I grew up singing and dancing in my village; my grandfather used to be head of various dance troupes, cultural activities, there were a lot of drumming and dancing then. I grew up doing that as a little boy, so when I left my village for Lagos as a little boy staying with my elder brother who happened to be a music lover, that drew me to contemporary music. The various genres of music that I mentioned, I was exposed to all of them with my elder brother.

What can be done to improve the quality of music these days?

Music is art and art is very subjective; what one person doesn’t like another person loves. So it is difficult. If people feel that there is something happening right now that they do not like, they are free to choose. What you patronise is what you want to see; the more you patronise them the more you get to see them.

If you don’t patronise them, then they will die a natural death. What is happening right now is due to the fact that everybody is in support of it, if I am doing something and nobody is buying I will go and do something else.

We have a lot of artistes in this country they are all playing different forms of music and they all have different messages; if you see a particular message you want to hear, patronise that message and you will discover that more people will follow the line too.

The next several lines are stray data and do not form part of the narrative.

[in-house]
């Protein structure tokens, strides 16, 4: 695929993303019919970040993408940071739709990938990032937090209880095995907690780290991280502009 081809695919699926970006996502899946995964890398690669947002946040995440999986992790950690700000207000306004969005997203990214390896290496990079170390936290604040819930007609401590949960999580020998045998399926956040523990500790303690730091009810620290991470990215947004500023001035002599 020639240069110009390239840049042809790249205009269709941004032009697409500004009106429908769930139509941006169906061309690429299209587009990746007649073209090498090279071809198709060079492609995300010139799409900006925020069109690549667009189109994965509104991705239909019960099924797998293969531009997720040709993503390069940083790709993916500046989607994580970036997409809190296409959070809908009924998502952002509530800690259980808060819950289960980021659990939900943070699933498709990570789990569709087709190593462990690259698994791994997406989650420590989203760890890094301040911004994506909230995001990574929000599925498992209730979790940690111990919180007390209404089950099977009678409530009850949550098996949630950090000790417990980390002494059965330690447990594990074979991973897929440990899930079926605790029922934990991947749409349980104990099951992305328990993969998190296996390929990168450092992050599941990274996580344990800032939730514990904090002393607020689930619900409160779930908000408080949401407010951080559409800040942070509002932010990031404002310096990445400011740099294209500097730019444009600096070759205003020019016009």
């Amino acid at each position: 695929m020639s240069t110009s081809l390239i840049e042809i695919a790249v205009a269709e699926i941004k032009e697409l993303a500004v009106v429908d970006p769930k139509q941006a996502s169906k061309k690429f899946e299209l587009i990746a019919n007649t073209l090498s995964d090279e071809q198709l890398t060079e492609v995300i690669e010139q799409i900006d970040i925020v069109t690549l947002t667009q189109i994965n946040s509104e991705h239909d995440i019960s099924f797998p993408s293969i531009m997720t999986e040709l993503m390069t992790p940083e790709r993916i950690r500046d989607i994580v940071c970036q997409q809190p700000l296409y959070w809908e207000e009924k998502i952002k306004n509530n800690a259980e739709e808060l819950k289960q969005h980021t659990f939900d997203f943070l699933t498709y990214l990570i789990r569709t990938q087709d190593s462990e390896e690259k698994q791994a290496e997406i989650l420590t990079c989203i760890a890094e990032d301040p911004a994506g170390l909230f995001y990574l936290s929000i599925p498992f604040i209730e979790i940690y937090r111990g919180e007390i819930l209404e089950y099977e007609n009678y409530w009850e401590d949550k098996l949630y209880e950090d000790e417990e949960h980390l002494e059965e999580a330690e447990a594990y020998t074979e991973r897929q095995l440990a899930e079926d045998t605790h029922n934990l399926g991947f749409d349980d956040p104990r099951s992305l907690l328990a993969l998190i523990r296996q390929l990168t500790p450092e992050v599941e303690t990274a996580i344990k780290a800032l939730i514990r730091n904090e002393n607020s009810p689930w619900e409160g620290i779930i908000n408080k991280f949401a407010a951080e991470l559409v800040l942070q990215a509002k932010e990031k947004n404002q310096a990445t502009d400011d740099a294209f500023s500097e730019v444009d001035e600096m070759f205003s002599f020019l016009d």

Nigerian parents could be strict on career choices for their kids; did your parents raise eyebrows with regards to your choice of music?

No, they did not because they were already used to me doing that, so it wasn’t out of order. It was like the normal thing.

You are the most popular artiste from Cross River State, could you shed more light on your background?

I was born in Lagos, the last born of five children. My father was a soldier, so I was born in Myhoung Barracks, Yaba. My father retired soon after I was born and we relocated to the village. I grew up in the village as a village boy but after my primary school education, I left for Lagos to live with my elder brother. I went Government College Ikorodu and from there I proceeded to Yaba College of Technology where I got a Diploma in Fashion and Design. After that, it had been music and music all along for me.